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Code:

#include<iostream>
using namespace std;

class B{
    public:
    int b;
    B(int x):b(x){
        cout << "B() Constructor " << endl;}
    B(const B& m):b(m.b){
        cout << "B(const B&) copy constructor "<< endl;}
};


class D:public B{
    public:
    D(int x):B(x){
        cout << "D() Constructor " << endl;}
    D(const D& n):B(n){ // at this point n should be casted to B object !!?
        cout << "D(const D&) copy constructor " << endl;}
    operator B(){
        cout << "operator B" << endl;
        return B(this->b);}

};

int main(){

D ob(1);
cout << "---" << endl;
D oc=ob;
}

Output:

B() Constructor
D() Constructor
---
B(const B&) copy constructor
D(const D&) copy constructor

Questions:

1) if I didn't supply my D copy constructor, the default copy constructor of D must initialize the Base object by calling B copy constructor. My question is what is the argument that copy constructor of B will take ? is it a D object and then it will be casted to a B object ?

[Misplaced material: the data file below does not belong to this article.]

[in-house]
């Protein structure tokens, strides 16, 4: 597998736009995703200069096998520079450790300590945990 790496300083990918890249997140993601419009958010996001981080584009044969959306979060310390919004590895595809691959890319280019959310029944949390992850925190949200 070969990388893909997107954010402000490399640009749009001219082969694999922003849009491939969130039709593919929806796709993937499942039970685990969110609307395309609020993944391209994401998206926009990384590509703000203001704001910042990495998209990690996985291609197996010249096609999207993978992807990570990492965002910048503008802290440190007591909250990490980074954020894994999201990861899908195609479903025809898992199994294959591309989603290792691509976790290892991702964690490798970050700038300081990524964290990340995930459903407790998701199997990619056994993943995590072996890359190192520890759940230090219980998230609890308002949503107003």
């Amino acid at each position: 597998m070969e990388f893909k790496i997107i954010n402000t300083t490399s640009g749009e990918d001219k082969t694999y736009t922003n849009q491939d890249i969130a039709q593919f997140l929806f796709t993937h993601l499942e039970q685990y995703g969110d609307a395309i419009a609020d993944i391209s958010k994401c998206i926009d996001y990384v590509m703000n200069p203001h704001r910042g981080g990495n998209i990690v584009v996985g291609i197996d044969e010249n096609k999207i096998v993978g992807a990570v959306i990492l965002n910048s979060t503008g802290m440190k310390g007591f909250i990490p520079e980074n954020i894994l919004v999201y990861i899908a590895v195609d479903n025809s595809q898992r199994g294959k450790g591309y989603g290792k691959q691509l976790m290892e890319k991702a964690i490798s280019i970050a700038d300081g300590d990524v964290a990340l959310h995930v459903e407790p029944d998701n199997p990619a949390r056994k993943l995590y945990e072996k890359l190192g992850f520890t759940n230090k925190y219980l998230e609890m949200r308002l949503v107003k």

2) in the copy constructor of D, I initialized B with a D object n, and there was no calling to the operator B() which proof that the object n of type D didn't get casted to B, so it can be passed as an argument to the B copy constructor. is there any explanation for this behavior ?

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1 Answer 1

up vote 4 down vote accepted

First, a cast is something you write in your code to tell the compiler to do a conversion. There are two categories of conversions: implicit and explicit. Implicit conversions will be done when needed, without a cast. Explicit conversions require a cast. What you're talking about here is an implicit conversion, not a cast.

And the answer is that there is an implicit conversion from a reference to a derived type into a reference to a base type. It's that simple: n is a D&, and it can be passed to a function that takes a B& simply by implicitly converting its type.

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